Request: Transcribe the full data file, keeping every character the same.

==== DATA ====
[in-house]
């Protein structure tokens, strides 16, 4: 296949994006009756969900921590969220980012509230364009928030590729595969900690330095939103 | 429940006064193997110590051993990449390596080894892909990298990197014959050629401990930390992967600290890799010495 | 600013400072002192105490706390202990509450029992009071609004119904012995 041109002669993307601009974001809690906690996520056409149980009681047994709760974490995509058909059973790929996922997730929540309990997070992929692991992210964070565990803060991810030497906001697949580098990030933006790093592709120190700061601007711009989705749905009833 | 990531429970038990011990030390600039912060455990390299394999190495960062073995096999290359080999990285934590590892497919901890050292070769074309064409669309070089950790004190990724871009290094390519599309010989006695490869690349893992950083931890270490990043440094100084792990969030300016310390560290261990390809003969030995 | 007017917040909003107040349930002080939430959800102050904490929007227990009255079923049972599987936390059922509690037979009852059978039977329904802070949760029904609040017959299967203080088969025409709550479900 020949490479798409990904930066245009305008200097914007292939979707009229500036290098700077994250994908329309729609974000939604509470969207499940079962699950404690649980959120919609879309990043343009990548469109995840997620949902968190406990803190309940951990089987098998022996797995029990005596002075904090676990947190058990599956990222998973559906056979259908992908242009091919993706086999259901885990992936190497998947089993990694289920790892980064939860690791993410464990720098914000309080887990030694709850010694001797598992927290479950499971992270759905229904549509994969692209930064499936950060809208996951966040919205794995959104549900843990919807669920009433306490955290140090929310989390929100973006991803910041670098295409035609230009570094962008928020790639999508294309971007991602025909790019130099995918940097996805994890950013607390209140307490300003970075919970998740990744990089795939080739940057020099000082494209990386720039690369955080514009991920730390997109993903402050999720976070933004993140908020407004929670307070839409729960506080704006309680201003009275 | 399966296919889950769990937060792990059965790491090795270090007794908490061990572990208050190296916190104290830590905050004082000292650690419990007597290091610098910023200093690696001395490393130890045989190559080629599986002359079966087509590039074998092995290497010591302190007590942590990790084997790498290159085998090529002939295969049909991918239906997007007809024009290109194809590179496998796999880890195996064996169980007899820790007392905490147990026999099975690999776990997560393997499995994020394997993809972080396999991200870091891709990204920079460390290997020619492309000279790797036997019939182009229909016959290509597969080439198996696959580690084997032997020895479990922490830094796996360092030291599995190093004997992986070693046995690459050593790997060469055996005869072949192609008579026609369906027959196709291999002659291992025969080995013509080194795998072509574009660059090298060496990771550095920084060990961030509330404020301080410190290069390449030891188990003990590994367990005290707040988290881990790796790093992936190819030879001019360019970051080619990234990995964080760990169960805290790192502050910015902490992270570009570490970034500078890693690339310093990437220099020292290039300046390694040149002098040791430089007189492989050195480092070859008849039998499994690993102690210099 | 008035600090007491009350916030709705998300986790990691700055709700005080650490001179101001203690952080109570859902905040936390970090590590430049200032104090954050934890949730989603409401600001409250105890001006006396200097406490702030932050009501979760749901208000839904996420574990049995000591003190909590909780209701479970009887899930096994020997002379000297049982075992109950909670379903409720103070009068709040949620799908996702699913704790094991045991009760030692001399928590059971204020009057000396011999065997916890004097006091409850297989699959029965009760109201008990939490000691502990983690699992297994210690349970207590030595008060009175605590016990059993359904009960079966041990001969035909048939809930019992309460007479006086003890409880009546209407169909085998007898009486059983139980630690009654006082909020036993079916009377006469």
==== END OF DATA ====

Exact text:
[in-house]
């Protein structure tokens, strides 16, 4: 296949994006009756969900921590969220980012509230364009928030590729595969900690330095939103 | 429940006064193997110590051993990449390596080894892909990298990197014959050629401990930390992967600290890799010495 | 600013400072002192105490706390202990509450029992009071609004119904012995 041109002669993307601009974001809690906690996520056409149980009681047994709760974490995509058909059973790929996922997730929540309990997070992929692991992210964070565990803060991810030497906001697949580098990030933006790093592709120190700061601007711009989705749905009833 | 990531429970038990011990030390600039912060455990390299394999190495960062073995096999290359080999990285934590590892497919901890050292070769074309064409669309070089950790004190990724871009290094390519599309010989006695490869690349893992950083931890270490990043440094100084792990969030300016310390560290261990390809003969030995 | 007017917040909003107040349930002080939430959800102050904490929007227990009255079923049972599987936390059922509690037979009852059978039977329904802070949760029904609040017959299967203080088969025409709550479900 020949490479798409990904930066245009305008200097914007292939979707009229500036290098700077994250994908329309729609974000939604509470969207499940079962699950404690649980959120919609879309990043343009990548469109995840997620949902968190406990803190309940951990089987098998022996797995029990005596002075904090676990947190058990599956990222998973559906056979259908992908242009091919993706086999259901885990992936190497998947089993990694289920790892980064939860690791993410464990720098914000309080887990030694709850010694001797598992927290479950499971992270759905229904549509994969692209930064499936950060809208996951966040919205794995959104549900843990919807669920009433306490955290140090929310989390929100973006991803910041670098295409035609230009570094962008928020790639999508294309971007991602025909790019130099995918940097996805994890950013607390209140307490300003970075919970998740990744990089795939080739940057020099000082494209990386720039690369955080514009991920730390997109993903402050999720976070933004993140908020407004929670307070839409729960506080704006309680201003009275 | 399966296919889950769990937060792990059965790491090795270090007794908490061990572990208050190296916190104290830590905050004082000292650690419990007597290091610098910023200093690696001395490393130890045989190559080629599986002359079966087509590039074998092995290497010591302190007590942590990790084997790498290159085998090529002939295969049909991918239906997007007809024009290109194809590179496998796999880890195996064996169980007899820790007392905490147990026999099975690999776990997560393997499995994020394997993809972080396999991200870091891709990204920079460390290997020619492309000279790797036997019939182009229909016959290509597969080439198996696959580690084997032997020895479990922490830094796996360092030291599995190093004997992986070693046995690459050593790997060469055996005869072949192609008579026609369906027959196709291999002659291992025969080995013509080194795998072509574009660059090298060496990771550095920084060990961030509330404020301080410190290069390449030891188990003990590994367990005290707040988290881990790796790093992936190819030879001019360019970051080619990234990995964080760990169960805290790192502050910015902490992270570009570490970034500078890693690339310093990437220099020292290039300046390694040149002098040791430089007189492989050195480092070859008849039998499994690993102690210099 | 008035600090007491009350916030709705998300986790990691700055709700005080650490001179101001203690952080109570859902905040936390970090590590430049200032104090954050934890949730989603409401600001409250105890001006006396200097406490702030932050009501979760749901208000839904996420574990049995000591003190909590909780209701479970009887899930096994020997002379000297049982075992109950909670379903409720103070009068709040949620799908996702699913704790094991045991009760030692001399928590059971204020009057000396011999065997916890004097006091409850297989699959029965009760109201008990939490000691502990983690699992297994210690349970207590030595008060009175605590016990059993359904009960079966041990001969035909048939809930019992309460007479006086003890409880009546209407169909085998007898009486059983139980630690009654006082909020036993079916009377006469």